House Republicans continue to shell out taxpayer money to defend the Defense of Marriage Act — they hired Paul Clement, the lawyer representing the law in the Supreme Court today. But as NPR’s Nina Totenberg reports, the law’s defenders are oddly reluctant to discuss their position in public:

Those defending DOMA have been strangely unwilling to make their arguments outside of the court. House Speaker John Boehner, R-Ohio, declined to be interviewed for this article, as did Clement and leading House members who voted for the law. Even Sen. Orrin Hatch, R-Utah, who filed a friend of the court brief supporting DOMA, was unavailable for an interview. The primary sponsor of the bill, former Rep. Bob Barr, R-Ga., now retired, has changed his mind and now opposes the law.

According to the Twitters, Clement didn’t speak to reporters after the arguments today.

The remarkable thing about all this is that Republicans know they have a problem on their hands when it comes to the rapid evolution on marriage equality and their party’s failure to keep up with it, yet they appear to be constrained from doing anything about it. As I noted here yesterday, polls are showing a generational divide among Republicans over this issue; while majorities of Republicans overall continue to oppose gay marriage, pluralities or even majorities of young Republicans now support it. Kevin Drum comments on this problem:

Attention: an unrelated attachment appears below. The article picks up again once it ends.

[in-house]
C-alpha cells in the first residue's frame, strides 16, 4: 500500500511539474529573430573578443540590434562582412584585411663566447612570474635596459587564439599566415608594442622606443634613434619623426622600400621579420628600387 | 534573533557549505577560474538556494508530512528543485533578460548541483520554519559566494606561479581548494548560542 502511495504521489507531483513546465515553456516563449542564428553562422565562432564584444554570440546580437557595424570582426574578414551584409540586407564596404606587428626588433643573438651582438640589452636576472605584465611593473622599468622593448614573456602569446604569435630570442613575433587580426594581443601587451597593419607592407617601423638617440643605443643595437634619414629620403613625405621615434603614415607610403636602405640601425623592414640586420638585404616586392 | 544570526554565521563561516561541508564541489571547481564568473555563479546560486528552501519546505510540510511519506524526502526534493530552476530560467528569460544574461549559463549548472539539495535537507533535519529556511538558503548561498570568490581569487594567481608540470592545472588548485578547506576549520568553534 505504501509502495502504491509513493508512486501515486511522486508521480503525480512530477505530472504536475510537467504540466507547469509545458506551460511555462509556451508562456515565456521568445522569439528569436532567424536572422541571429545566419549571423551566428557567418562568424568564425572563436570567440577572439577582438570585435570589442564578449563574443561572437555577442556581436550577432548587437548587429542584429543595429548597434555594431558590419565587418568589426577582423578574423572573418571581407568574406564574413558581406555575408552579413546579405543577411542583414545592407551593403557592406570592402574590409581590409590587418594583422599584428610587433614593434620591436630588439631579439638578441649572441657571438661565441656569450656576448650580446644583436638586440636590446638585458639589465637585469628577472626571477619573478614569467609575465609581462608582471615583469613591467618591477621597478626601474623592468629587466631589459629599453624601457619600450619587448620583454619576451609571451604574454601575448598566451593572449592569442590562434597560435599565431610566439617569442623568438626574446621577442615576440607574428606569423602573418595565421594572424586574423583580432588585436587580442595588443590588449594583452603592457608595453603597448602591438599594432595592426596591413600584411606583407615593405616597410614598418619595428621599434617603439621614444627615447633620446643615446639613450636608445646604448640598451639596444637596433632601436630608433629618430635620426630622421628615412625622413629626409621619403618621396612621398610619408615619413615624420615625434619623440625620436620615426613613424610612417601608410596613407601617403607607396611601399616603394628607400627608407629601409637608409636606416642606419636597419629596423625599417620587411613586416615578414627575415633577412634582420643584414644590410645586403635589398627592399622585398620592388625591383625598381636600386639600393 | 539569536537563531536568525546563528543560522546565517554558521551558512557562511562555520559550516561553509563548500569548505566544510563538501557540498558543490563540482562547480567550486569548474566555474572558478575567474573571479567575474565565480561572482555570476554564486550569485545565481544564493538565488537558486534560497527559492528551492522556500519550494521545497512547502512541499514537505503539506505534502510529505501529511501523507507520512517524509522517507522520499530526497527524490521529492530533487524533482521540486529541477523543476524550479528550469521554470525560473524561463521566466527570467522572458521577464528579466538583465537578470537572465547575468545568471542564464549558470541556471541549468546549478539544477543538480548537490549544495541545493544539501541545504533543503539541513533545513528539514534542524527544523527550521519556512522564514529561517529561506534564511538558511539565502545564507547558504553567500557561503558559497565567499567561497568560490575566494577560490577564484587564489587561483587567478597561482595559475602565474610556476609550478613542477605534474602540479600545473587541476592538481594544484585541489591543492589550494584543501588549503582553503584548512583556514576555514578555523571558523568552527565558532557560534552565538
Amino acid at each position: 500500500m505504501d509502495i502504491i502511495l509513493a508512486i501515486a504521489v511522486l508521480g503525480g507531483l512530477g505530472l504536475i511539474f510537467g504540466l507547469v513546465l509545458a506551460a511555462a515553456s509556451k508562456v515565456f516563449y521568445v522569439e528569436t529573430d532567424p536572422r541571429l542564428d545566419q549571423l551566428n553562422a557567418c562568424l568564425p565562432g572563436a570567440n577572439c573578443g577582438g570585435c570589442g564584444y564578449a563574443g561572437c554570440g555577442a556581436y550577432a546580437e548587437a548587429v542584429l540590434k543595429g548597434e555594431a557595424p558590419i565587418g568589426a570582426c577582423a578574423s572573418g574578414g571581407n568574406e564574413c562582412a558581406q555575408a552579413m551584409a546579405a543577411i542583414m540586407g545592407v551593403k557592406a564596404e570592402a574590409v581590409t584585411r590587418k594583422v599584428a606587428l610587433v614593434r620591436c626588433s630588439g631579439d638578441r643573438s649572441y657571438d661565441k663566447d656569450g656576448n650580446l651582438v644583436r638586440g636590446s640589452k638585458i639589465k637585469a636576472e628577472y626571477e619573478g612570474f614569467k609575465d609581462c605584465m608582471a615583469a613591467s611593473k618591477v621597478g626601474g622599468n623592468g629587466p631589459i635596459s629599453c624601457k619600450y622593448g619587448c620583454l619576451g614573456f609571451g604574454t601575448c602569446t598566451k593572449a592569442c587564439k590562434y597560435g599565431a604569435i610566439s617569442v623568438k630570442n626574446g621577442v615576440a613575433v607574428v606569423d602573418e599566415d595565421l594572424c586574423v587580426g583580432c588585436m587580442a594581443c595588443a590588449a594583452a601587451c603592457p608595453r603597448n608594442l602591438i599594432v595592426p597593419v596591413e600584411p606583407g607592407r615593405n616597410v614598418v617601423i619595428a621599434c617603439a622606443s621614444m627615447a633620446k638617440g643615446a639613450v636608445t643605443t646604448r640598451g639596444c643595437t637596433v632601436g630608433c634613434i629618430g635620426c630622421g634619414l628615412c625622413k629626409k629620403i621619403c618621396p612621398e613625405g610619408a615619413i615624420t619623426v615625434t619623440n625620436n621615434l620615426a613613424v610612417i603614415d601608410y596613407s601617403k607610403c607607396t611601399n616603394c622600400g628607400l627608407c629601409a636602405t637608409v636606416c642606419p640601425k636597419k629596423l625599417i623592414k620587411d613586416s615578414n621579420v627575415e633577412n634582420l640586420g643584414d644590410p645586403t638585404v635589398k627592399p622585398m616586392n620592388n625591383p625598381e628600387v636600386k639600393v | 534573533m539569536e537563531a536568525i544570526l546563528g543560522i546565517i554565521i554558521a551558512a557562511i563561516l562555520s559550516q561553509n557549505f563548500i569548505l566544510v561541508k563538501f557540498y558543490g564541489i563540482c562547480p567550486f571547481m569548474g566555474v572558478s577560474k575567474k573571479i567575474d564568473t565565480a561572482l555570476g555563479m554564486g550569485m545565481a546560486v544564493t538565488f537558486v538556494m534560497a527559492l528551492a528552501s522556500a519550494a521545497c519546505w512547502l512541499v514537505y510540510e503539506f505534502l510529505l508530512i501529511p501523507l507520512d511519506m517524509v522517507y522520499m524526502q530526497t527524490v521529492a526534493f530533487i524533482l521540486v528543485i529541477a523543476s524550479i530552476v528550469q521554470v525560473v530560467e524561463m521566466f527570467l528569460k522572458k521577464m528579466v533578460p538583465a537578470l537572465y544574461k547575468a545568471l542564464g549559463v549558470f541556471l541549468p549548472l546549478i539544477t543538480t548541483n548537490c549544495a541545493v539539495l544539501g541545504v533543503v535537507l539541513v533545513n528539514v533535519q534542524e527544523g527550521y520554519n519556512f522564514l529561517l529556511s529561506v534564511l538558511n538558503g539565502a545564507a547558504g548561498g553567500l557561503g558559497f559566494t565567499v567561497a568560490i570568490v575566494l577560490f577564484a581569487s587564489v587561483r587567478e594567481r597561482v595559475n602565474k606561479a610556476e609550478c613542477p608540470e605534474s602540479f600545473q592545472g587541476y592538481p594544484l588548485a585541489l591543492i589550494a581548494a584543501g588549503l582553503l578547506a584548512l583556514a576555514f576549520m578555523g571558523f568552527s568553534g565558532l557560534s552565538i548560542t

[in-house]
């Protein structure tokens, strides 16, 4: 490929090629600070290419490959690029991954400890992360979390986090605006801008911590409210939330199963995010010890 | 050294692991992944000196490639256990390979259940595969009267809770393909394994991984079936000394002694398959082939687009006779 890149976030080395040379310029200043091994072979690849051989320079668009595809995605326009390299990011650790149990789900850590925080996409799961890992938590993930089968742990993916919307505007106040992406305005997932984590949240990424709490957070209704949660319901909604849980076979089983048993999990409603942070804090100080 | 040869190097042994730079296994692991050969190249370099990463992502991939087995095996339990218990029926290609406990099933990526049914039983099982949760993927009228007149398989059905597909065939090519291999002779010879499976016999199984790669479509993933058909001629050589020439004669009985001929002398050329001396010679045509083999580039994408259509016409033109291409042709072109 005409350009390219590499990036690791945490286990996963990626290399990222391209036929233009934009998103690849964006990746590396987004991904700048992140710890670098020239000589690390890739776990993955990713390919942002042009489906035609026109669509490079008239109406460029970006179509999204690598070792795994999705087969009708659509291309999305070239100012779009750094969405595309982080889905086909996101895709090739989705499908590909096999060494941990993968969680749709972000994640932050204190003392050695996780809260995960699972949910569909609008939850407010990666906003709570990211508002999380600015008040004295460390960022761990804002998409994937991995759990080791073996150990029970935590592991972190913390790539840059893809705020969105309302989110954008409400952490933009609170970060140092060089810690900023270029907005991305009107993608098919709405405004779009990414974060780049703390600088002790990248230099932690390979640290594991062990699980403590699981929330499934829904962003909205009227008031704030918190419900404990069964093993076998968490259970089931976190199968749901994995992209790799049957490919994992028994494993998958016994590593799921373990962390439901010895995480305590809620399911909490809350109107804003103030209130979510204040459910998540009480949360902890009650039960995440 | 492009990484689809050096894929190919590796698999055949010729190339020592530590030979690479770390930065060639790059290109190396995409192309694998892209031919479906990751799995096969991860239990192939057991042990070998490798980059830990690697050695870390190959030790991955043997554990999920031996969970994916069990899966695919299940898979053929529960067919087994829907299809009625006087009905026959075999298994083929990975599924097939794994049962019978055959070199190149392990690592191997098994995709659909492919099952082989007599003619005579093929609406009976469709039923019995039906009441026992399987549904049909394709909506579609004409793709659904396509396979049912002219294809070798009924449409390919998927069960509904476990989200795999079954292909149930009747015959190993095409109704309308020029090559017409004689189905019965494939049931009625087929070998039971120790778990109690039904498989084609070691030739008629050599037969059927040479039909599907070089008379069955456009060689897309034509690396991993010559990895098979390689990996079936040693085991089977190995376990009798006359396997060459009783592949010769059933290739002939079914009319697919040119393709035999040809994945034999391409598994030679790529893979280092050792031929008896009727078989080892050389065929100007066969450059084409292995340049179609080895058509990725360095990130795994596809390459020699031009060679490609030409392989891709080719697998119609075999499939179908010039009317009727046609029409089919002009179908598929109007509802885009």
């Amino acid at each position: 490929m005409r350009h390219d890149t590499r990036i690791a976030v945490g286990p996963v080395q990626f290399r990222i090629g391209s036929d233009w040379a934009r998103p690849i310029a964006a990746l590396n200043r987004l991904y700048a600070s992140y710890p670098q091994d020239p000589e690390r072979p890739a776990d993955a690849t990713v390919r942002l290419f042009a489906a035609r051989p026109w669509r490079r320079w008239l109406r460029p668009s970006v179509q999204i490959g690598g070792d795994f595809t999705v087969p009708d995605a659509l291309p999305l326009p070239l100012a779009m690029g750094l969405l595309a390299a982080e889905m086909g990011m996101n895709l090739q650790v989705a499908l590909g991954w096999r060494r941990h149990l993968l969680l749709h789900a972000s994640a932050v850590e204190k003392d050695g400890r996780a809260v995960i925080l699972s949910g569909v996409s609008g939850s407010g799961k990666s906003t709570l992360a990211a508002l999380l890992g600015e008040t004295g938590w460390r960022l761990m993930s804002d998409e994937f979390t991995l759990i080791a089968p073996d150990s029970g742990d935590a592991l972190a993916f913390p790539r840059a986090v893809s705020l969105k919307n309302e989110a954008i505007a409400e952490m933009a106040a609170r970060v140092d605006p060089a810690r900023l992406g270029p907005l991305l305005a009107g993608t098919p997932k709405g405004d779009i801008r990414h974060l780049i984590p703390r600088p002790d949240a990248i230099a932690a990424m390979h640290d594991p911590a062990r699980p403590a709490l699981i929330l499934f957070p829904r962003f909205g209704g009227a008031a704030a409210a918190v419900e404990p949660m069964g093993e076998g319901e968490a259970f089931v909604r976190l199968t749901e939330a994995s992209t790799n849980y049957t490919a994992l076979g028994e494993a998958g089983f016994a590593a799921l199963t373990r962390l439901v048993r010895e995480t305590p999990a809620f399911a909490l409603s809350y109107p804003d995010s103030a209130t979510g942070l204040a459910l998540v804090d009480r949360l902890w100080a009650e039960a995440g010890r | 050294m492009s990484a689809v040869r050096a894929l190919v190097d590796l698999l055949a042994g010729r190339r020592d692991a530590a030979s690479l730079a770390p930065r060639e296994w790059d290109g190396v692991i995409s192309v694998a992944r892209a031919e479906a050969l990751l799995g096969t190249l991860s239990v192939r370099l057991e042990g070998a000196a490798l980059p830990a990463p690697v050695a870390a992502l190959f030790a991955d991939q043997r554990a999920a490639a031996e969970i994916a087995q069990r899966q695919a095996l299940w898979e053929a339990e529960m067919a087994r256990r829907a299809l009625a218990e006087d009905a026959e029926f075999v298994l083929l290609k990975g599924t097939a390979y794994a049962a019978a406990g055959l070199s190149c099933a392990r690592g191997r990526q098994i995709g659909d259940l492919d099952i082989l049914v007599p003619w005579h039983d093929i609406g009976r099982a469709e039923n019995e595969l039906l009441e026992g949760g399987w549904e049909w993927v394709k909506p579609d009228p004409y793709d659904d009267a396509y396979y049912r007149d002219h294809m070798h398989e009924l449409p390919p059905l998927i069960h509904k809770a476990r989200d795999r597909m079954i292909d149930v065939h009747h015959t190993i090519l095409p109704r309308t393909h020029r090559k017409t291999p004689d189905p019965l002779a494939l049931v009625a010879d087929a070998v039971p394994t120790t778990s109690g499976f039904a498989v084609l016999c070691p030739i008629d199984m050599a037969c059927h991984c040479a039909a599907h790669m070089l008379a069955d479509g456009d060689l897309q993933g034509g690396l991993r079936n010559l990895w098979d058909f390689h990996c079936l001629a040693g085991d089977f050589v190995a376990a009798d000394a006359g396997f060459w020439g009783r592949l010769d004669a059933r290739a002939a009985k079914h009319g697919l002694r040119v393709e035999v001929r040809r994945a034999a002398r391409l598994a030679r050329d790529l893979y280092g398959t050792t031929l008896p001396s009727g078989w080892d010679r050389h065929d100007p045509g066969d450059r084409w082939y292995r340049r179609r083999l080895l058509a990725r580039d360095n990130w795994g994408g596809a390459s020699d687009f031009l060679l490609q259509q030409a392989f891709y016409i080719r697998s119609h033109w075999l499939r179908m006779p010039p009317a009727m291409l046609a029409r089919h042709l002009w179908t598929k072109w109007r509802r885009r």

Republican leaders are painfully aware of this, I’m sure. They know they’re losing the gay marriage battle, even among their own partisans. The only question is how to make a passably graceful U-turn without pissing off their base of angry old tea partiers too badly. It’s going to be a challenge.

We know this is true, because even the Republican National Committee autopsy acknowledges it, noting: “Already, there is a generational difference within the conservative movement about issues involving the treatment and the rights of gays — and for many younger voters, this issue is a gateway into whether the party is a place they want to be.”

Of course, the autopsy does not recommend a substantive shift in favor of gay marriage, and the party continues to adhere to its platform’s opposition to it. For now, at least, the GOP’s strategy for dealing with the problem appears to be to acknowledge the cultural shift that’s underway — so as not to appear completely out of touch with it — and to create the appearance of evolution on the issue, without actually changing positions on it. Indeed, for all the talk about how Senator Rob Portman’s shift on gay marriage was supposed to represent a pivotal moment for the GOP, he remains the only Republican in the United States Senate to come out for marriage equality.